SQL Server User Group December 2005 - SQL CLR Integration

This month's Melbourne SQL Server User Group meeting was all about the CLR integration in SQL 2005. There has been a lot of hype about this feature and you can find various views ranging from “use it for everything” to “don't even enable it”. The talk we given by one of our local members, Greg Obleshchuk from A & G Software and I think he did a great job of presenting the good points of the CLR integration and highlighting when to use it and when not to use it.

As a general rule of thumb T-SQL is still the best for set based operations. Where the CLR really shines is when complex mathematics, string manipulations or access to external resources are involved.

The following are a list bullet points from the notes that I took during the talk:

  • Namespace declarations are ignored in assemblies that are compiled in order to be hosted in SQL Server. All this really means is that you cannot create two different methods with the same name that are only differentiated by namespaces. I don't think this is a big issue.
  • When you are writing CLR stored procedures:
    • the Pipe object is used to return messages and recordsets.
    • the SqlMetaData object is used to create columns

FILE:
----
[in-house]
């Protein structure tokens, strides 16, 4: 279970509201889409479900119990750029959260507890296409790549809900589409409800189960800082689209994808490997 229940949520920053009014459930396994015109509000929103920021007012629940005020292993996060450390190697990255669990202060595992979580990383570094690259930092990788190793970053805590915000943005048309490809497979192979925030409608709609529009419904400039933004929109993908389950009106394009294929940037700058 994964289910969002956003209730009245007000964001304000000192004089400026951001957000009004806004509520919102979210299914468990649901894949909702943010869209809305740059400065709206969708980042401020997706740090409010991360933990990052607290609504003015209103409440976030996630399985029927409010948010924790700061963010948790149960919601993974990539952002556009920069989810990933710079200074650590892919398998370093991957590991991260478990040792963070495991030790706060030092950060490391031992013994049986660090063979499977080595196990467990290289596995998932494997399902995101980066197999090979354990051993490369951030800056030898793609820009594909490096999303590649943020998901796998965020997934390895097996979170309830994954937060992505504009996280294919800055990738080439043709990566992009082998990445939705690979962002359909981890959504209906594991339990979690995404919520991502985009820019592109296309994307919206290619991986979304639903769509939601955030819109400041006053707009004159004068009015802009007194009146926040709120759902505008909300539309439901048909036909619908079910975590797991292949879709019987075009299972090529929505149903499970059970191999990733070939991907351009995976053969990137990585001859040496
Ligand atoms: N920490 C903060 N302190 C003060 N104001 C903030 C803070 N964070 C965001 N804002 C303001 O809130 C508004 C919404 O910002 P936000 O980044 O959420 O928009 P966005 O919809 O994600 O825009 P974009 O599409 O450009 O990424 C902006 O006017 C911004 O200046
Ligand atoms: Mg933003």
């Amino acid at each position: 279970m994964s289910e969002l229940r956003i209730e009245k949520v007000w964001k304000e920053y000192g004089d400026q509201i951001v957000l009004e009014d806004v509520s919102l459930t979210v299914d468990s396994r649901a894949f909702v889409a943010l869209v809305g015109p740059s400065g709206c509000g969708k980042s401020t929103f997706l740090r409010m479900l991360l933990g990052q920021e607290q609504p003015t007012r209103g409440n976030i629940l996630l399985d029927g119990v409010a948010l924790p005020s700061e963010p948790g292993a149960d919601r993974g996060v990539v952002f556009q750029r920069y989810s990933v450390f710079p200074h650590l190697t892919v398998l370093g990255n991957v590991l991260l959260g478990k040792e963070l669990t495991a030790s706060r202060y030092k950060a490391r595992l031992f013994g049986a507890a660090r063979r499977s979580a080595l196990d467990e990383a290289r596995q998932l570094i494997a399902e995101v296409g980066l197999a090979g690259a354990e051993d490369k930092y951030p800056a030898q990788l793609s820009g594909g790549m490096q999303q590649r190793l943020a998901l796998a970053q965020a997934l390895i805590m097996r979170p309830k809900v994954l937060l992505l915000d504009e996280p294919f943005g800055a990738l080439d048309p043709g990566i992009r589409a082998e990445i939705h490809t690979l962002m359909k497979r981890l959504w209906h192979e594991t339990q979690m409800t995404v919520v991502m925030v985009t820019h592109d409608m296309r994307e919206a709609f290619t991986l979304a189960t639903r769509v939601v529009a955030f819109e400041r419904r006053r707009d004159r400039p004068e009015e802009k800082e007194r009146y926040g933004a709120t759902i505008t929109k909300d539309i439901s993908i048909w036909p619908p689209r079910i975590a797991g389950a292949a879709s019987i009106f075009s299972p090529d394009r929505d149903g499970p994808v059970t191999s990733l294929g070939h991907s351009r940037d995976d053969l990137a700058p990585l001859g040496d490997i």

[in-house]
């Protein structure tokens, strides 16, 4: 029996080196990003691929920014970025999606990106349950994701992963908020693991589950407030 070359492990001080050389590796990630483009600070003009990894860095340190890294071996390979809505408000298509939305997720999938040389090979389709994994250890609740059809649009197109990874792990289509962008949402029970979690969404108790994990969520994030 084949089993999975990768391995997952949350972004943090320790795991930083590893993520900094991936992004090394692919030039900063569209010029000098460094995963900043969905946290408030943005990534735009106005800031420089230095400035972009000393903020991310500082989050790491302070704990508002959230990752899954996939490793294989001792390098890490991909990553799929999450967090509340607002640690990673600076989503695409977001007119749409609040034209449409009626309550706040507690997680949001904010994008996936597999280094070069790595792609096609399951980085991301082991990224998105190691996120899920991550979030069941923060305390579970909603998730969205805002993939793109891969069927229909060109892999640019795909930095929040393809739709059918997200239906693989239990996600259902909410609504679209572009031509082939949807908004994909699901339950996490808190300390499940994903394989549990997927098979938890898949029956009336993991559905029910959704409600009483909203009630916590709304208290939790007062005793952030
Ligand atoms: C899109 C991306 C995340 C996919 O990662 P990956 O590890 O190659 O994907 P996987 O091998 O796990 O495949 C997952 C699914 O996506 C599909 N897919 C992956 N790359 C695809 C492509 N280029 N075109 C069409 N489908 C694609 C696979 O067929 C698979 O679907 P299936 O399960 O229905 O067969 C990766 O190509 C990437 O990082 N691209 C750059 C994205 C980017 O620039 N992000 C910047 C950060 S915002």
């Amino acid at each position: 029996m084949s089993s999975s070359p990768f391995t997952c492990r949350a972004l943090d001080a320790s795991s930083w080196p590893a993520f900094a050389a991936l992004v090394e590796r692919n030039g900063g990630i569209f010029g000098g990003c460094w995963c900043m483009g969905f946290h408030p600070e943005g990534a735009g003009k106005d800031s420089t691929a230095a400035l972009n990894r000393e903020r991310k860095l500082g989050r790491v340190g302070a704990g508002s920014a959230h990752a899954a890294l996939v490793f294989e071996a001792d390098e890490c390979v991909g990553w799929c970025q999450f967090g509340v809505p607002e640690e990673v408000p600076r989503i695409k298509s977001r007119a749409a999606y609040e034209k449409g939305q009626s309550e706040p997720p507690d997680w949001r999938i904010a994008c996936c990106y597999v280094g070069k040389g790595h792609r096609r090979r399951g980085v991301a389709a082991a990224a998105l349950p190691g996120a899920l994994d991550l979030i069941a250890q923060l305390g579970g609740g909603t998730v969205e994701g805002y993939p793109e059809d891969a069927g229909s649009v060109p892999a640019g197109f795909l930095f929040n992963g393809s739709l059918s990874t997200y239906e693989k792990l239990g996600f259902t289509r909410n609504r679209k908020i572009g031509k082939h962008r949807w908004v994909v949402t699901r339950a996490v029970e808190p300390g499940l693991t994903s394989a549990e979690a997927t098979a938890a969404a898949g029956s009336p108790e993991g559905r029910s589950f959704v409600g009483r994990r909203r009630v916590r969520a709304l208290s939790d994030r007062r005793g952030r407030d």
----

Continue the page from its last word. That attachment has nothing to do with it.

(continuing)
• SqlRecord is used to create a record (with SqlMetaData columns)
  • The standard tools that are distributed with SQL Server do not provide debugging support for CLR based procedures. You need to have Visual Studio .Net 2005 Professional or above.
  • CLR stored procedures are much faster than equivalent extended stored procedures. The rough speed test that Greg did showed the CLR being twice as fast as an extended stored proc in SQL 2000 and 3-4 times faster than the same extended stored proc in SQL 2005. Yes, existing extended stored procedures will run roughly half as fast on SQL 2005 than on SQL 2000. We did not really establish why this was, I suspect that SQL 2005 is probably taking extra steps to try and protect itself against rogue procedures, although Greg was able to demonstrate how a small programming error could cause a buffer overrun that would crash the SQL Server.
  • We went through an interesting example of calculating complex sales commissions using a custom aggregation and one interesting bit of information that I picked up was that aggregates maintain their state between calls by serializing and de-serializing themselves. Since all other SQL Server CLR methods are declared as static (C#) or Shared (VB.Net) I had been wondering how aggregation functions maintained state.
  • During the discussion at the end of the session it was revealed that CLR procedures will most likely out perform server side cursors due to the fact that CLR procedures will do most of their processing in memory if possible, while even the simplest cursor will have to materialize itself in tempdb, effectively writting the resultset out to disk before it processes each row.

Print | posted on Wednesday, December 21, 2005 7:03 PM